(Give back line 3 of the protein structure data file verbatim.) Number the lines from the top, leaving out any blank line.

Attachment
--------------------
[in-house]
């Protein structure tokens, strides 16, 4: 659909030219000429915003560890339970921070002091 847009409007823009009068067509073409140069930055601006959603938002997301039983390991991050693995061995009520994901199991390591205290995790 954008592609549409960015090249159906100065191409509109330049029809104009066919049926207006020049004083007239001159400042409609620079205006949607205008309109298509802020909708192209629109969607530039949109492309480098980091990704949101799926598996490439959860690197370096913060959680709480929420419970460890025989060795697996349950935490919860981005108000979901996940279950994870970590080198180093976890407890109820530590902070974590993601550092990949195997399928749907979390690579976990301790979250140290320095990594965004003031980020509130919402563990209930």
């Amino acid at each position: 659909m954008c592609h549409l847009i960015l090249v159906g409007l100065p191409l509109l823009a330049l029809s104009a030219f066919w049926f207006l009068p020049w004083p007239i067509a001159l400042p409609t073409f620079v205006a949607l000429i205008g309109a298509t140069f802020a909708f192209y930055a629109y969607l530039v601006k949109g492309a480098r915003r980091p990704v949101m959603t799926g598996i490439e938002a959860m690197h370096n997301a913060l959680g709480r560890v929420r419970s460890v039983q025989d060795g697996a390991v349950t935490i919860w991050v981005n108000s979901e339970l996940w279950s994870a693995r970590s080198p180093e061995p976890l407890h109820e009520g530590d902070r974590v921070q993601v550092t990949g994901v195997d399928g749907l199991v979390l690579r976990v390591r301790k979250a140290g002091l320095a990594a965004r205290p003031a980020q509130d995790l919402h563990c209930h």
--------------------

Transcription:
């Amino acid at each position: 659909m954008c592609h549409l847009i960015l090249v159906g409007l100065p191409l509109l823009a330049l029809s104009a030219f066919w049926f207006l009068p020049w004083p007239i067509a001159l400042p409609t073409f620079v205006a949607l000429i205008g309109a298509t140069f802020a909708f192209y930055a629109y969607l530039v601006k949109g492309a480098r915003r980091p990704v949101m959603t799926g598996i490439e938002a959860m690197h370096n997301a913060l959680g709480r560890v929420r419970s460890v039983q025989d060795g697996a390991v349950t935490i919860w991050v981005n108000s979901e339970l996940w279950s994870a693995r970590s080198p180093e061995p976890l407890h109820e009520g530590d902070r974590v921070q993601v550092t990949g994901v195997d399928g749907l199991v979390l690579r976990v390591r301790k979250a140290g002091l320095a990594a965004r205290p003031a980020q509130d995790l919402h563990c209930h």